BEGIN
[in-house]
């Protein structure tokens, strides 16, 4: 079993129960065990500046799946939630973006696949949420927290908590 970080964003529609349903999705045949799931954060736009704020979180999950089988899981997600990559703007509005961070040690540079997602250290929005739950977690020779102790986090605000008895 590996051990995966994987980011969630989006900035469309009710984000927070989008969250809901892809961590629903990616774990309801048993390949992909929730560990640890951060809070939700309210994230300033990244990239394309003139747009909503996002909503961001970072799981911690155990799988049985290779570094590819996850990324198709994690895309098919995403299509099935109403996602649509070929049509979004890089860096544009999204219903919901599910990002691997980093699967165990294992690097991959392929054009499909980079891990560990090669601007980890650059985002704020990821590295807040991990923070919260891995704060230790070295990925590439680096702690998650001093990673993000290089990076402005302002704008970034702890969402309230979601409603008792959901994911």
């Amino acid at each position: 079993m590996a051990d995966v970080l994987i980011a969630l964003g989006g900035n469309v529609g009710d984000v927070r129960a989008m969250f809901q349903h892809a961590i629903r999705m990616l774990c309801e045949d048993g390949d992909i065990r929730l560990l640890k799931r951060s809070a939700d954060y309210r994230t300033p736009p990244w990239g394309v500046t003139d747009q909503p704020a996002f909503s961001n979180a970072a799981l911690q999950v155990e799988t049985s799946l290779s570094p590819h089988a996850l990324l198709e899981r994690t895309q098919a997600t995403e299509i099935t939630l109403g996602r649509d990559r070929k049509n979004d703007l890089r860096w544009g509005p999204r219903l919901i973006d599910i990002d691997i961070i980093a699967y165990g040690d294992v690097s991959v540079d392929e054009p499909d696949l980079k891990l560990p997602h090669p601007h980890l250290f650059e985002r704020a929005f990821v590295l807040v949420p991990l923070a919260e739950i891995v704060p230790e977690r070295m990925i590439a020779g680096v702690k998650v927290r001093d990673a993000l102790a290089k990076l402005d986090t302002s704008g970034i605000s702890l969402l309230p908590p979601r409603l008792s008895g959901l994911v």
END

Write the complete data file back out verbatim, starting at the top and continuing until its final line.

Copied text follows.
[in-house]
């Protein structure tokens, strides 16, 4: 079993129960065990500046799946939630973006696949949420927290908590 970080964003529609349903999705045949799931954060736009704020979180999950089988899981997600990559703007509005961070040690540079997602250290929005739950977690020779102790986090605000008895 590996051990995966994987980011969630989006900035469309009710984000927070989008969250809901892809961590629903990616774990309801048993390949992909929730560990640890951060809070939700309210994230300033990244990239394309003139747009909503996002909503961001970072799981911690155990799988049985290779570094590819996850990324198709994690895309098919995403299509099935109403996602649509070929049509979004890089860096544009999204219903919901599910990002691997980093699967165990294992690097991959392929054009499909980079891990560990090669601007980890650059985002704020990821590295807040991990923070919260891995704060230790070295990925590439680096702690998650001093990673993000290089990076402005302002704008970034702890969402309230979601409603008792959901994911």
């Amino acid at each position: 079993m590996a051990d995966v970080l994987i980011a969630l964003g989006g900035n469309v529609g009710d984000v927070r129960a989008m969250f809901q349903h892809a961590i629903r999705m990616l774990c309801e045949d048993g390949d992909i065990r929730l560990l640890k799931r951060s809070a939700d954060y309210r994230t300033p736009p990244w990239g394309v500046t003139d747009q909503p704020a996002f909503s961001n979180a970072a799981l911690q999950v155990e799988t049985s799946l290779s570094p590819h089988a996850l990324l198709e899981r994690t895309q098919a997600t995403e299509i099935t939630l109403g996602r649509d990559r070929k049509n979004d703007l890089r860096w544009g509005p999204r219903l919901i973006d599910i990002d691997i961070i980093a699967y165990g040690d294992v690097s991959v540079d392929e054009p499909d696949l980079k891990l560990p997602h090669p601007h980890l250290f650059e985002r704020a929005f990821v590295l807040v949420p991990l923070a919260e739950i891995v704060p230790e977690r070295m990925i590439a020779g680096v702690k998650v927290r001093d990673a993000l102790a290089k990076l402005d986090t302002s704008g970034i605000s702890l969402l309230p908590p979601r409603l008792s008895g959901l994911v």